Please note: The Royal Inca Trail is currently closed. Trail repairs have not been made after the latest round of landslides and it is unclear if/when they will reopen. However, we now offer an additional easier route for the Inca Trail.
Most people think there is just one Inca Trail that takes hikers from the Sacred Valley to Machu Picchu — the “Classic” Inca Trail. However, there are actually two. The Royal (Alternative) Inca Trail starts and ends in the same place as the Classic Inca Trail but instead of going up and over the mountains, the Royal Trail stays along the Urubamba River. It is rarely visited, lower altitude, and has far fewer hills than the Classic Inca Trail, making it a fantastic option for many travelers.
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Zephyr Adventures guide Liz Miller guided a past Zephyr trip on the Royal Inca Trail. Here is her summary of this alternative route:
At nearly 14,000 feet in the Peruvian Andes, Dead Woman’s Pass is a rite of passage on the popular Classic Inca Trail to Machu Picchu. The prerequisite of puffing over this pass may appeal to the no-pain-no-gain set, but others are intimidated, worrying about altitude sickness, fitness, and how their joints will fare on the route’s famed Inca staircases. If only they knew what I recently learned on my second trek to Machu Picchu: there is a lower, easier, four-day route to the emerald city of the Incas!
For many people, it is a life’s dream to explore the mystic ruins of Peru’s Machu Picchu. While it’s possible to reach this unburied treasure by train and bus, hiking to the area and getting a first glimpse of the ruins while entering the famed Sun Gate is a magical experience.
In 2008, I relished my first hike through the cloud forests and mountain ridges of the Peruvian high country. Our Peruvian guides led us over the same stone-reinforced trail the Incans used centuries ago to connect Machu Picchu and Cusco, the capital of their empire. Known now as the Classic Inca Trail, this is the most frequently traveled route to the famous ruins today. The 4-day Classic Route begins at 9,500 feet in elevation and, at its highest, climbs to Dead Woman’s Pass at 13,860 in elevation. It also involves steep and significant declines to get back to Machu Picchu at less than 7,900 feet.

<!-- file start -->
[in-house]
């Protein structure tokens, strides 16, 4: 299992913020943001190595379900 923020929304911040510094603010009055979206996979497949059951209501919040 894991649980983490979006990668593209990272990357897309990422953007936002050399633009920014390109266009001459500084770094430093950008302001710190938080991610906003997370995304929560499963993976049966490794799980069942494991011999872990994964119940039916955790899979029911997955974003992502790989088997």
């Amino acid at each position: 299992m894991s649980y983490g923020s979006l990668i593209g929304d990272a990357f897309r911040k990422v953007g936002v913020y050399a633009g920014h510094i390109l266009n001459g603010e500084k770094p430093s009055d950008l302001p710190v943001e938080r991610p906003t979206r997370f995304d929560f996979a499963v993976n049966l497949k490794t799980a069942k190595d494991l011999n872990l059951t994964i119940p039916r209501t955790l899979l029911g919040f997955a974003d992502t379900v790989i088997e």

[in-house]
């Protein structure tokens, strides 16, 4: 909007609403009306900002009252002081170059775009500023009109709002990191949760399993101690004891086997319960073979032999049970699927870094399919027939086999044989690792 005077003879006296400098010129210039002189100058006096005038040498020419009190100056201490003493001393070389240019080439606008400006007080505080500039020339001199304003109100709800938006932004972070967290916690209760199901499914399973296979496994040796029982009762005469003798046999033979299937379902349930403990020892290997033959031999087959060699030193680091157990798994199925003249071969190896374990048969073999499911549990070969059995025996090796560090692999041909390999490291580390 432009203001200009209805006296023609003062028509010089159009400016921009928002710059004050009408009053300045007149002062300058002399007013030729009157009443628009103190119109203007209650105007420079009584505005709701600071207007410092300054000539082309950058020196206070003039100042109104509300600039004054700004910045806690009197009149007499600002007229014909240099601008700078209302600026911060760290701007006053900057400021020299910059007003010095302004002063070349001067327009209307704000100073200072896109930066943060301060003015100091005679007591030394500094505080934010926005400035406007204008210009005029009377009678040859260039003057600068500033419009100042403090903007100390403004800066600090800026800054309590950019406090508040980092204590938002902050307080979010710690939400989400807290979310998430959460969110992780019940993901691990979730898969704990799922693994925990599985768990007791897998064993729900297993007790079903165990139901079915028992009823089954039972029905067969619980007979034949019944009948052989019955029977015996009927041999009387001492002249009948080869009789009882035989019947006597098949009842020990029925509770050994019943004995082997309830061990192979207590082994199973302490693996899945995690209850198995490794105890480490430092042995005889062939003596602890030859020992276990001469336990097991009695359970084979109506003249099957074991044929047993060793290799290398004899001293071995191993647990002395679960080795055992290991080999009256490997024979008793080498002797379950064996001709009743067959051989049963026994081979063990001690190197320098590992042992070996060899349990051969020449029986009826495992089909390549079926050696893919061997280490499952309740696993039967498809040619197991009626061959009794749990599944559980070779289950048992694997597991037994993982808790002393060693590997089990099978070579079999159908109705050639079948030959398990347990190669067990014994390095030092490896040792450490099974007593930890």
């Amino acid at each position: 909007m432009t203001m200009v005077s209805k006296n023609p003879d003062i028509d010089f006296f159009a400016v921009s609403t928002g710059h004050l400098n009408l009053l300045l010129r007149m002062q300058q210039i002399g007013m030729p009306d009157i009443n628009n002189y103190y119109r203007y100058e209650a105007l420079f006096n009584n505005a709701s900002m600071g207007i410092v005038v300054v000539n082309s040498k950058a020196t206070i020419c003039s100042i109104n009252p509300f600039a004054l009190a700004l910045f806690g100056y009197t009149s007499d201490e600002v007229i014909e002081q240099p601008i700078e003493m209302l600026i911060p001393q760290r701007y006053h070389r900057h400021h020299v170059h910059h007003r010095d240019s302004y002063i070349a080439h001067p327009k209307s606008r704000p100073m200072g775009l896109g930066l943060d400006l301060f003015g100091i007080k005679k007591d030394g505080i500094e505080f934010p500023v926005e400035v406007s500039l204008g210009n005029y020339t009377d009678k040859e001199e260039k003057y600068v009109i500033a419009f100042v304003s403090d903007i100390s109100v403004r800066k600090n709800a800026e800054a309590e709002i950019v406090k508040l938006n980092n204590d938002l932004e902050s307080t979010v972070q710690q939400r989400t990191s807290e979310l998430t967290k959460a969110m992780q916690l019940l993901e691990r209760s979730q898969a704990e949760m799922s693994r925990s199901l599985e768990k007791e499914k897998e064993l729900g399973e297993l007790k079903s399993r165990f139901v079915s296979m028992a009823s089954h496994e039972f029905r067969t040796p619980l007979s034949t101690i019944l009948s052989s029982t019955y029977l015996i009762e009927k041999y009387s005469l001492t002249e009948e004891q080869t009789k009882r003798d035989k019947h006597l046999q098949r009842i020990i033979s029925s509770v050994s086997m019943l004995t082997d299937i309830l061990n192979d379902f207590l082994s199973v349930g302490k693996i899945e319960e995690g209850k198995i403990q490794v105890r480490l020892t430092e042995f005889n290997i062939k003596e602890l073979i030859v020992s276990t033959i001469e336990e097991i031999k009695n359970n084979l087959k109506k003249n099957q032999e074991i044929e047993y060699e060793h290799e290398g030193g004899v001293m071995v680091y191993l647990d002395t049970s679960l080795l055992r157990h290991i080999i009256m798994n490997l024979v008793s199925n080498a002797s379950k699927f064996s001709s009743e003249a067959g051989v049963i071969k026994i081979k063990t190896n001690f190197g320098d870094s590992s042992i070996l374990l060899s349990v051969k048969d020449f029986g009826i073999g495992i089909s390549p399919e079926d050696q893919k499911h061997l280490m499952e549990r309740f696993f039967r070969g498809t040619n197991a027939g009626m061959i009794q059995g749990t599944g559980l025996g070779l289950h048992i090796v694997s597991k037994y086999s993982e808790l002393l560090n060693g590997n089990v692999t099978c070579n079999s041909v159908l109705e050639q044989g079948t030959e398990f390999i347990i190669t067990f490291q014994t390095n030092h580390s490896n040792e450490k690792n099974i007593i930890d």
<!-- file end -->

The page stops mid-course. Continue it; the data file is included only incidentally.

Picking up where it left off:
The Incas’ steep stair steps present a challenge for most hikers and a real trial for those who have difficulty adjusting to the altitude, poor fitness, or bad knees. Undoubtedly, many would-be hikers are turned off by the expected difficulties.
The Royal Inca Trail, also called the Original (or Alternative) Inca Trail, was most likely the first trail built by the Incas to connect Cusco to Machu Picchu. It starts in the Sacred Valley at the same departure point of the Classic Inca Trail, follows the Urubamba River canyon, and rejoins the Classic Inca Trail just before the final ascent to Machu Picchu’s Sun Gate.
The Royal Inca Trail averages 7,500 feet of elevation along the river canyon walls, rising only at the end to approach the ruins of Machu Picchu at just under 8,000 feet. Neither elevation nor killer hills are a usual problem with this route. An added plus is that during the three days we hiked on this trail we did not encounter any other trekking groups (and their many associated porters).
Is a trek to Machu Picchu on your bucket list? The Royal route is a photographer’s dream, with less altitude exposure, less strenuous hiking, and almost no crowds. It concludes with a fulfilling sense of personal achievement and a postcard-perfect first sighting of Machu Picchu’s emerald terraces.
All photos in this article were taken by Liz Miller on the October 2010 guided trek.